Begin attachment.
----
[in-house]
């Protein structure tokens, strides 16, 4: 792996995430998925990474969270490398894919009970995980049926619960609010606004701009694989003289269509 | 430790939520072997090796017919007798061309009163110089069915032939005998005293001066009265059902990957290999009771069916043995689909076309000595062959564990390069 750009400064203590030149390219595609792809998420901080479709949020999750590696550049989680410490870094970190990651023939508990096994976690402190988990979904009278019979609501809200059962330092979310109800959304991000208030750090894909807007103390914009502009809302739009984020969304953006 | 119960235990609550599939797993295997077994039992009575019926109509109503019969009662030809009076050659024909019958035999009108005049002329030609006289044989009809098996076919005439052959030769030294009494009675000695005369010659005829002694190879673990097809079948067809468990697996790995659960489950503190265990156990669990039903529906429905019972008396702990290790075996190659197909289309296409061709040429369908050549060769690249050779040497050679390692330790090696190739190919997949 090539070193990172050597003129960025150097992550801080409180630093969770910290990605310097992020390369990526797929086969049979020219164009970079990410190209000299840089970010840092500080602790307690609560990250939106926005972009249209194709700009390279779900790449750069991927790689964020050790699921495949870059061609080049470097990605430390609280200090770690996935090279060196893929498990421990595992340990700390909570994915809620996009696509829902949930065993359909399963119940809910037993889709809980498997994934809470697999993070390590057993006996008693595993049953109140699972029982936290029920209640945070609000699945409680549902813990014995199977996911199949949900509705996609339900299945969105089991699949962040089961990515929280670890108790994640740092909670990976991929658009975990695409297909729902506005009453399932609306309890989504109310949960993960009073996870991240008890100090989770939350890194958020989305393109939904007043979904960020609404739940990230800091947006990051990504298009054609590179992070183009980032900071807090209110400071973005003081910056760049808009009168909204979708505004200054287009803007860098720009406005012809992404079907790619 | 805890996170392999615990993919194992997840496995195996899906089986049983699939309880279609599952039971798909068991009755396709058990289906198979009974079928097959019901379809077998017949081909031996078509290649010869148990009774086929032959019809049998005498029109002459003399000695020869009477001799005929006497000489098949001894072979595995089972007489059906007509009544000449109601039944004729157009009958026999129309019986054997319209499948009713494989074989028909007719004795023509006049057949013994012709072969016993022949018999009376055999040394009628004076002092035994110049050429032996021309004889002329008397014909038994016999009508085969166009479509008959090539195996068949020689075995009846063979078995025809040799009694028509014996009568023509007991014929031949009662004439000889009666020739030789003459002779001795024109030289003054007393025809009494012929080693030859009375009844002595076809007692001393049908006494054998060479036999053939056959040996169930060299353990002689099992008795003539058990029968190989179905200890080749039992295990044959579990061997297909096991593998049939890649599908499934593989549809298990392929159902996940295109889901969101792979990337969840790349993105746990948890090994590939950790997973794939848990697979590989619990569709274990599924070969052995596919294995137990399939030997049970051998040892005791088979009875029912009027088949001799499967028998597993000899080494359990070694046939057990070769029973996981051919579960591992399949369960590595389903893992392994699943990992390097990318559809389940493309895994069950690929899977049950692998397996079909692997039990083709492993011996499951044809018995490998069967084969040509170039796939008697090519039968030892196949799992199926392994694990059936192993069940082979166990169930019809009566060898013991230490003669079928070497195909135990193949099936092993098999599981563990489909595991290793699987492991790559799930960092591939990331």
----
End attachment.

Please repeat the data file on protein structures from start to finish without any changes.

[in-house]
């Protein structure tokens, strides 16, 4: 792996995430998925990474969270490398894919009970995980049926619960609010606004701009694989003289269509 | 430790939520072997090796017919007798061309009163110089069915032939005998005293001066009265059902990957290999009771069916043995689909076309000595062959564990390069 750009400064203590030149390219595609792809998420901080479709949020999750590696550049989680410490870094970190990651023939508990096994976690402190988990979904009278019979609501809200059962330092979310109800959304991000208030750090894909807007103390914009502009809302739009984020969304953006 | 119960235990609550599939797993295997077994039992009575019926109509109503019969009662030809009076050659024909019958035999009108005049002329030609006289044989009809098996076919005439052959030769030294009494009675000695005369010659005829002694190879673990097809079948067809468990697996790995659960489950503190265990156990669990039903529906429905019972008396702990290790075996190659197909289309296409061709040429369908050549060769690249050779040497050679390692330790090696190739190919997949 090539070193990172050597003129960025150097992550801080409180630093969770910290990605310097992020390369990526797929086969049979020219164009970079990410190209000299840089970010840092500080602790307690609560990250939106926005972009249209194709700009390279779900790449750069991927790689964020050790699921495949870059061609080049470097990605430390609280200090770690996935090279060196893929498990421990595992340990700390909570994915809620996009696509829902949930065993359909399963119940809910037993889709809980498997994934809470697999993070390590057993006996008693595993049953109140699972029982936290029920209640945070609000699945409680549902813990014995199977996911199949949900509705996609339900299945969105089991699949962040089961990515929280670890108790994640740092909670990976991929658009975990695409297909729902506005009453399932609306309890989504109310949960993960009073996870991240008890100090989770939350890194958020989305393109939904007043979904960020609404739940990230800091947006990051990504298009054609590179992070183009980032900071807090209110400071973005003081910056760049808009009168909204979708505004200054287009803007860098720009406005012809992404079907790619 | 805890996170392999615990993919194992997840496995195996899906089986049983699939309880279609599952039971798909068991009755396709058990289906198979009974079928097959019901379809077998017949081909031996078509290649010869148990009774086929032959019809049998005498029109002459003399000695020869009477001799005929006497000489098949001894072979595995089972007489059906007509009544000449109601039944004729157009009958026999129309019986054997319209499948009713494989074989028909007719004795023509006049057949013994012709072969016993022949018999009376055999040394009628004076002092035994110049050429032996021309004889002329008397014909038994016999009508085969166009479509008959090539195996068949020689075995009846063979078995025809040799009694028509014996009568023509007991014929031949009662004439000889009666020739030789003459002779001795024109030289003054007393025809009494012929080693030859009375009844002595076809007692001393049908006494054998060479036999053939056959040996169930060299353990002689099992008795003539058990029968190989179905200890080749039992295990044959579990061997297909096991593998049939890649599908499934593989549809298990392929159902996940295109889901969101792979990337969840790349993105746990948890090994590939950790997973794939848990697979590989619990569709274990599924070969052995596919294995137990399939030997049970051998040892005791088979009875029912009027088949001799499967028998597993000899080494359990070694046939057990070769029973996981051919579960591992399949369960590595389903893992392994699943990992390097990318559809389940493309895994069950690929899977049950692998397996079909692997039990083709492993011996499951044809018995490998069967084969040509170039796939008697090519039968030892196949799992199926392994694990059936192993069940082979166990169930019809009566060898013991230490003669079928070497195909135990193949099936092993098999599981563990489909595991290793699987492991790559799930960092591939990331």